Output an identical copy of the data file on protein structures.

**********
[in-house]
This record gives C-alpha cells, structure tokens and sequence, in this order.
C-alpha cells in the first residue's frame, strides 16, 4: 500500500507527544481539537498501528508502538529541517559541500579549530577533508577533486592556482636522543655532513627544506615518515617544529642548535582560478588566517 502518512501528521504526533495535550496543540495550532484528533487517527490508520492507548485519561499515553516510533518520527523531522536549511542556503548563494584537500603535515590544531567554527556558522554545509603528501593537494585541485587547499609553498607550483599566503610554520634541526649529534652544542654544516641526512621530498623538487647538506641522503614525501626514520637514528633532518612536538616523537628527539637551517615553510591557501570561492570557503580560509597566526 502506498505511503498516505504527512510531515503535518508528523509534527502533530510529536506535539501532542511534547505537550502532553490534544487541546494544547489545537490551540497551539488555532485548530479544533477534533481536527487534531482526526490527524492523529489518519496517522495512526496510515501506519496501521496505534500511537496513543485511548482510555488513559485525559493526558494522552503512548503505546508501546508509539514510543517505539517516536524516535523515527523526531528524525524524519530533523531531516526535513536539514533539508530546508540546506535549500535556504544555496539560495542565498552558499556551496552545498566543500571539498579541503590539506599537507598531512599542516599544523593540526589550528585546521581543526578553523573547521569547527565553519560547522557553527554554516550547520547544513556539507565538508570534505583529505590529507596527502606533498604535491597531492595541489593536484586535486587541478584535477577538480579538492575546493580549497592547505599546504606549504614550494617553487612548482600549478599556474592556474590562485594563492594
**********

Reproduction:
[in-house]
This record gives C-alpha cells, structure tokens and sequence, in this order.
C-alpha cells in the first residue's frame, strides 16, 4: 500500500507527544481539537498501528508502538529541517559541500579549530577533508577533486592556482636522543655532513627544506615518515617544529642548535582560478588566517 502518512501528521504526533495535550496543540495550532484528533487517527490508520492507548485519561499515553516510533518520527523531522536549511542556503548563494584537500603535515590544531567554527556558522554545509603528501593537494585541485587547499609553498607550483599566503610554520634541526649529534652544542654544516641526512621530498623538487647538506641522503614525501626514520637514528633532518612536538616523537628527539637551517615553510591557501570561492570557503580560509597566526 502506498505511503498516505504527512510531515503535518508528523509534527502533530510529536506535539501532542511534547505537550502532553490534544487541546494544547489545537490551540497551539488555532485548530479544533477534533481536527487534531482526526490527524492523529489518519496517522495512526496510515501506519496501521496505534500511537496513543485511548482510555488513559485525559493526558494522552503512548503505546508501546508509539514510543517505539517516536524516535523515527523526531528524525524524519530533523531531516526535513536539514533539508530546508540546506535549500535556504544555496539560495542565498552558499556551496552545498566543500571539498579541503590539506599537507598531512599542516599544523593540526589550528585546521581543526578553523573547521569547527565553519560547522557553527554554516550547520547544513556539507565538508570534505583529505590529507596527502606533498604535491597531492595541489593536484586535486587541478584535477577538480579538492575546493580549497592547505599546504606549504614550494617553487612548482600549478599556474592556474590562485594563492594